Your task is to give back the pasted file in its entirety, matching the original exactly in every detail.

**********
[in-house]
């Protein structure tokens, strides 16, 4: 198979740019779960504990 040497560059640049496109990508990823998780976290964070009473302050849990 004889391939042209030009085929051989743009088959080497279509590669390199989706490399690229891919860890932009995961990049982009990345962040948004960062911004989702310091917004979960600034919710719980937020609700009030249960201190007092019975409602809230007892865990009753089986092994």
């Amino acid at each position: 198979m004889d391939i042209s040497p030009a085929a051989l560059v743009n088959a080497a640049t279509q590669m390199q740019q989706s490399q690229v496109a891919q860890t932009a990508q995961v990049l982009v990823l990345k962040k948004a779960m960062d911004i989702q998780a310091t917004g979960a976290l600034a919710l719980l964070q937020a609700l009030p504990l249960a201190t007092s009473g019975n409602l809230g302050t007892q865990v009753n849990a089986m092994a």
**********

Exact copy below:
[in-house]
């Protein structure tokens, strides 16, 4: 198979740019779960504990 040497560059640049496109990508990823998780976290964070009473302050849990 004889391939042209030009085929051989743009088959080497279509590669390199989706490399690229891919860890932009995961990049982009990345962040948004960062911004989702310091917004979960600034919710719980937020609700009030249960201190007092019975409602809230007892865990009753089986092994």
């Amino acid at each position: 198979m004889d391939i042209s040497p030009a085929a051989l560059v743009n088959a080497a640049t279509q590669m390199q740019q989706s490399q690229v496109a891919q860890t932009a990508q995961v990049l982009v990823l990345k962040k948004a779960m960062d911004i989702q998780a310091t917004g979960a976290l600034a919710l719980l964070q937020a609700l009030p504990l249960a201190t007092s009473g019975n409602l809230g302050t007892q865990v009753n849990a089986m092994a």